Articles | Volume 15, issue 20
© Author(s) 2022. This work is distributed underthe Creative Commons Attribution 4.0 License.
A Bayesian data assimilation framework for lake 3D hydrodynamic models with a physics-preserving particle filtering method using SPUX-MITgcm v1
- Final revised paper (published on 21 Oct 2022)
- Supplement to the final revised paper
- Preprint (discussion started on 12 Nov 2021)
- Supplement to the preprint
Comment types: AC – author | RC – referee | CC – community | EC – editor | CEC – chief editor |
: Report abuse
RC1: 'Comment on gmd-2021-305', Anonymous Referee #1, 22 Feb 2022
- AC1: 'Reply on RC1', Artur Safin, 23 Jun 2022
RC2: 'Comment on gmd-2021-305', Anonymous Referee #2, 24 Mar 2022
- AC2: 'Reply on RC2', Artur Safin, 23 Jun 2022
Peer review completion
AR: Author's response | RR: Referee report | ED: Editor decision
AR by Artur Safin on behalf of the Authors (30 Jun 2022)  Author's response Author's tracked changes Manuscript
ED: Referee Nomination & Report Request started (16 Jul 2022) by Wolfgang Kurtz
RR by Anonymous Referee #1 (28 Jul 2022)
ED: Reconsider after major revisions (10 Aug 2022) by Wolfgang Kurtz
AR by Artur Safin on behalf of the Authors (10 Sep 2022)  Author's response Manuscript
ED: Referee Nomination & Report Request started (16 Sep 2022) by Wolfgang Kurtz
RR by Anonymous Referee #1 (18 Sep 2022)
ED: Publish as is (22 Sep 2022) by Wolfgang Kurtz
General comments: This paper introduces a noval DA approach for lake hydrodynamic model predictions. It is well motivated and very innovative piece of work, but I do find some major issues with the clarity in description of the new method, which make the results a bit hard to understand. The design of the DA approach is quite complicated, combining several non-traditional methods, and the application scenario is also quite different from the typical initial-value prediction problems. I suggest the authors to improve the paper with clearer presentation of each component (particle filter, neural network, and sampler) and discuss how each of them contributes (compares to traditional methods) to improve the accuracy of prediction. This would help convince the readers that such a novel approach has potential for further applications.
1. The authors claim that this paper serves as a proof of concept for particle filtering in other higher-dimensinoal problems (Lines 44-47). This is misleading since the particle filter component only updates (infers) two parameters from the hydrodynamic model, and the larger-dimensional model states are updated through the BiLSTM network. You are effectively running the PF in a reduced-dimension system, using a nonlinear operator to map between the full model states and the reduced states. So this needs to be clarified.
2. Related to #1, how challenging is the lake model prediction problem compared to for example mesoscale weather prediction? The difficulty in weather prediction is the chaotic nature of convections that amplifying initial condition errors rapidly. You mentioned that lake dynamics are also quite volatile (Line 126) and small errors can impact the model trajectory. However, you chose to estimate model parameters, which seems to be related to atmospheric boundary forcings, instead of the initial condition errors in lake states. Does this mean the problem is more in boundary forcing rather than initial conditions? Estimating model parameters are quite different from estimating the states, so this needs to be defined clearly.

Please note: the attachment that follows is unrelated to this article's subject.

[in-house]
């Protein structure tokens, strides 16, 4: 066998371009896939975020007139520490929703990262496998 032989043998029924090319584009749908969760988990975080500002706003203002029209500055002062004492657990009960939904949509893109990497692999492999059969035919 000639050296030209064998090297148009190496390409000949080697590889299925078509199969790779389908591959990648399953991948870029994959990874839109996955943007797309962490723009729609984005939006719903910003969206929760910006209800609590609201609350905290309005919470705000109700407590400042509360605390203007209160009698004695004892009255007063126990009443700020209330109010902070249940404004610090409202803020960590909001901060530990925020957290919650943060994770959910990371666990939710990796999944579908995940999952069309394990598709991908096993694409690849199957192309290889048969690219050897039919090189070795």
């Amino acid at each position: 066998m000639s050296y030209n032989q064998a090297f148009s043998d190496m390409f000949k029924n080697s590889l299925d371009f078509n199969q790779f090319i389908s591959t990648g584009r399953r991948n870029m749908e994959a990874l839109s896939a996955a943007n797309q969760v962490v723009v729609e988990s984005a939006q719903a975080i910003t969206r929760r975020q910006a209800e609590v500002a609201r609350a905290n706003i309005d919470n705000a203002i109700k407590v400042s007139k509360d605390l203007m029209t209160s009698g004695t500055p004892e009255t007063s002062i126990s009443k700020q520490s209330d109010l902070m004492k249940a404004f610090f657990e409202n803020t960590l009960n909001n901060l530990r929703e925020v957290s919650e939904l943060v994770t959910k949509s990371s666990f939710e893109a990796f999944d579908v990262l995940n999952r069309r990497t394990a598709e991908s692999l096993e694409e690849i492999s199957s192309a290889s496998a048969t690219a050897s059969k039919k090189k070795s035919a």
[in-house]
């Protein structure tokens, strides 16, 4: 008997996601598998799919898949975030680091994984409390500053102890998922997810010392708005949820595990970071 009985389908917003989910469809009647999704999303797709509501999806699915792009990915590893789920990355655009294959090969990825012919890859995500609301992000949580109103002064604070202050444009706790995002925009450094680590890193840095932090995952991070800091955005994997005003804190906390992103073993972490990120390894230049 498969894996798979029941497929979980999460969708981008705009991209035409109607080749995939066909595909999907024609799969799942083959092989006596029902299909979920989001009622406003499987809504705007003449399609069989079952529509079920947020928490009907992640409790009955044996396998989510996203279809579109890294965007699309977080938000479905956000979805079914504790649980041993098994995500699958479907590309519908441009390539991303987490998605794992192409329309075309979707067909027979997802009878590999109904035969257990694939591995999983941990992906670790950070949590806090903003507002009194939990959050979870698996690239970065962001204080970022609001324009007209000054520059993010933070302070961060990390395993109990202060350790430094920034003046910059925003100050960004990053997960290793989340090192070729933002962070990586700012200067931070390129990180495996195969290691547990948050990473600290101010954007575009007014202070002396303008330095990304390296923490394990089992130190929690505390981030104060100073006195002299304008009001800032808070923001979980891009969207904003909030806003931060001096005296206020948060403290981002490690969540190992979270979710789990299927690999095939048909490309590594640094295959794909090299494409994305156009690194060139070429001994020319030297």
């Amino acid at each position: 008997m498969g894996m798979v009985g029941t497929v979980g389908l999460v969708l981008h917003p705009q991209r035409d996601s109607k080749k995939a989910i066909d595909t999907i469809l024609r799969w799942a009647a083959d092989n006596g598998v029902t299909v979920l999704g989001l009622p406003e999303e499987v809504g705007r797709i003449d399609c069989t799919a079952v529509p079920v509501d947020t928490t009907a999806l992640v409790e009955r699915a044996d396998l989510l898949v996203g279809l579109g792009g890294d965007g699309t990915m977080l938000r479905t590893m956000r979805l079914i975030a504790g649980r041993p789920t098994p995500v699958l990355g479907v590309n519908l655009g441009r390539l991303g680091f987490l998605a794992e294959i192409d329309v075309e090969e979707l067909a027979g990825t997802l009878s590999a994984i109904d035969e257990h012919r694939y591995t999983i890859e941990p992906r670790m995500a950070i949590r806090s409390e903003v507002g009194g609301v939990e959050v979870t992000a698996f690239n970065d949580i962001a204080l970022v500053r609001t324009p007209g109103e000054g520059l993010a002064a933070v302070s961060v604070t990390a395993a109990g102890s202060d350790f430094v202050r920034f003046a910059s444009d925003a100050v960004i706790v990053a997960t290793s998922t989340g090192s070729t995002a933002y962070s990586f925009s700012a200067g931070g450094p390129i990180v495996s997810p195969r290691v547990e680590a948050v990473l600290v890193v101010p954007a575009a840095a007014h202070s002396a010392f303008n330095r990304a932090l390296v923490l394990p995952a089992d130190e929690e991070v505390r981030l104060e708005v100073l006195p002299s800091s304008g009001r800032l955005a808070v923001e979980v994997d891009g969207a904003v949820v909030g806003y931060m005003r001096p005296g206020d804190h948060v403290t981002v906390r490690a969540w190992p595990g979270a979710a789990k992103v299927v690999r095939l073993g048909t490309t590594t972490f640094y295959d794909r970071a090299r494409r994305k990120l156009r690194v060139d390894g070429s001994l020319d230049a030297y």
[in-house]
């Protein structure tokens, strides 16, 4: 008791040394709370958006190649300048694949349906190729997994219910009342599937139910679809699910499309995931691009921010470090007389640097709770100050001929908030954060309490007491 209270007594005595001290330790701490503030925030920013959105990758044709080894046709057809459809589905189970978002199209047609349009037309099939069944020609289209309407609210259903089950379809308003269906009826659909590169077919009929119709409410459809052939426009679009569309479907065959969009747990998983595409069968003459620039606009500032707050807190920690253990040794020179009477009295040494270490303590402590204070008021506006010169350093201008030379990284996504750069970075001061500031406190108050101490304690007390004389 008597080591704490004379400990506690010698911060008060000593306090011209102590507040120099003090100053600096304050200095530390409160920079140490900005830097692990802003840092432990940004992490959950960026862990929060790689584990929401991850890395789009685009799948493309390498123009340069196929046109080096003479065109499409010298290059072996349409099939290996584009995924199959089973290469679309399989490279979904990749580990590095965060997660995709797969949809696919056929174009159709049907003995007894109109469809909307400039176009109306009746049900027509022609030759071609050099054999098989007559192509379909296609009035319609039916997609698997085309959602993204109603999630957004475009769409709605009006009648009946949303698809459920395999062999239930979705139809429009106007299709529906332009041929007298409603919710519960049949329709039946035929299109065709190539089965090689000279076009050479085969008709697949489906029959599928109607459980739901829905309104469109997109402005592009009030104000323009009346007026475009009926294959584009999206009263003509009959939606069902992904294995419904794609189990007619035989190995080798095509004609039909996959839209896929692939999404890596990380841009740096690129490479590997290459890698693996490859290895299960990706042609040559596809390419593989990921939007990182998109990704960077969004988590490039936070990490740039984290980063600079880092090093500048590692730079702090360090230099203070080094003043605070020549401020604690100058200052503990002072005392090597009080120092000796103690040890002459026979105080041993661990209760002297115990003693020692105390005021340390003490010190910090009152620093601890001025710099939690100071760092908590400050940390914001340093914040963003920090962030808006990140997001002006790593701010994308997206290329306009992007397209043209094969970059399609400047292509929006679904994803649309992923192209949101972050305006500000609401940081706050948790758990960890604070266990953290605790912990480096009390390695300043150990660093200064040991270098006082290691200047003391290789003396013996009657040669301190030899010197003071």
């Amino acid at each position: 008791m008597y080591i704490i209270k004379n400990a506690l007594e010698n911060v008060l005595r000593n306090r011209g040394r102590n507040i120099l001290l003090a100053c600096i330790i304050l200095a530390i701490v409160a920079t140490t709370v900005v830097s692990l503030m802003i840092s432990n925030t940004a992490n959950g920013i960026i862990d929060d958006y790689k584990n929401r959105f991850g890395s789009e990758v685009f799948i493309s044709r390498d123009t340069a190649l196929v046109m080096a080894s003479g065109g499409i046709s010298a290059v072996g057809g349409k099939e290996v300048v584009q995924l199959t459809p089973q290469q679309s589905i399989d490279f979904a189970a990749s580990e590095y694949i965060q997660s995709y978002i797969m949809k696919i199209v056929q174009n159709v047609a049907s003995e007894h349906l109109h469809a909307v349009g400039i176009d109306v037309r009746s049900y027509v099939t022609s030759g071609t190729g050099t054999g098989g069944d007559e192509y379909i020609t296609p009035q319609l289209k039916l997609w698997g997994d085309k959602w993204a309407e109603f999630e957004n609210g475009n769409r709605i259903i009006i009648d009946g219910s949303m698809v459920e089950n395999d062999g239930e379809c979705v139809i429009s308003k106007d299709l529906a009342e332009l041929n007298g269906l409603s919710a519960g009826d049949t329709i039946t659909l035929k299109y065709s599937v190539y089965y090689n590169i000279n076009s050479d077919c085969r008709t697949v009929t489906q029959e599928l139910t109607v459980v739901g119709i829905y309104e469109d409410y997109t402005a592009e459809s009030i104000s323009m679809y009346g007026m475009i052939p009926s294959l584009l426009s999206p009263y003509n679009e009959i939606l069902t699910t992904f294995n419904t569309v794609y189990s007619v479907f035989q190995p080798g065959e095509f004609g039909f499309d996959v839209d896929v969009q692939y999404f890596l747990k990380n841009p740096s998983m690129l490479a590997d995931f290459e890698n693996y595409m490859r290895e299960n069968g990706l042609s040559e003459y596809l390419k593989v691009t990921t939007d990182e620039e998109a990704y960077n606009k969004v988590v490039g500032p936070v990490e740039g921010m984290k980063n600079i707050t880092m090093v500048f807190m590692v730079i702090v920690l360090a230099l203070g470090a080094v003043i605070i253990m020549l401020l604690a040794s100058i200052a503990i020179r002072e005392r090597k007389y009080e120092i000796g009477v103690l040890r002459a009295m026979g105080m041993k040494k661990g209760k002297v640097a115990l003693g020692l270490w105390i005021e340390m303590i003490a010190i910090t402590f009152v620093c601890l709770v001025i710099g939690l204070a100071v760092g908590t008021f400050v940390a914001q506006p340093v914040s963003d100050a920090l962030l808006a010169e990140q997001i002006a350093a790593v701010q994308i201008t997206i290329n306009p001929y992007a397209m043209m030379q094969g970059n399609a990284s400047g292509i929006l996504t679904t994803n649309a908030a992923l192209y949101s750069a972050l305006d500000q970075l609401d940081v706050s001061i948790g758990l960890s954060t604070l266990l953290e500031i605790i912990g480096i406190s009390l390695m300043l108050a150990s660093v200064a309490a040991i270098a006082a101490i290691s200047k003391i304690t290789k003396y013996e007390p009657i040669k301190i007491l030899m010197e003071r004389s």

3. The introduction of BiLSTM in section 2.4.3 could be improved if you adopt standard terminology in DA. For example, the bulk-to-skin conversion is essentially the observation operator, or forward operator, that maps lake model state variables (state space) to the observed skin temperature (observation space). A discussion of why using a neural network for this nonlinear function, rather than using some physical model, may help the reader understand better.
4. It is still a bit unclear what exactly are being estimated, the two parameters or the whole model states, in the Bayesian framework described in section 2. Figure 2 only shows the updating of the two parameters using the particle filter and sampler, but how does this connect to the observation (skin temperature) and other model states (temperature profiles)? Does the updated parameters change model states through a nonlinear model run? Maybe extending the schematic diagram to include all components and clarify their connection would help.
Line 25: the fact that EnKF only assimilated a fraction of LSWT data is surprising, could you explain more what is the limitation? Is it because the high spatial heterogeneity that cause nonlinearity?
Line 30: particle method: do you mean particle filter method?
Line 145: add reference for EnKF (Evensen 1994), "highly popular blend", do you mean "brand"?
Line 154: add references for particle filter, and filter degeneracy issue and resampling technique
Line 159: what does EMCEE stands for? could you add a reference for this sampler?
Line 174: 10 particles per filter, ... 89 parallel workers. Figure 2 states n sets of parameters, so n=10 here? Please clarify.
Line 179: how is the uniform distribution and the upper/lower bounds chosen? Based on physical intuition or some prior studies?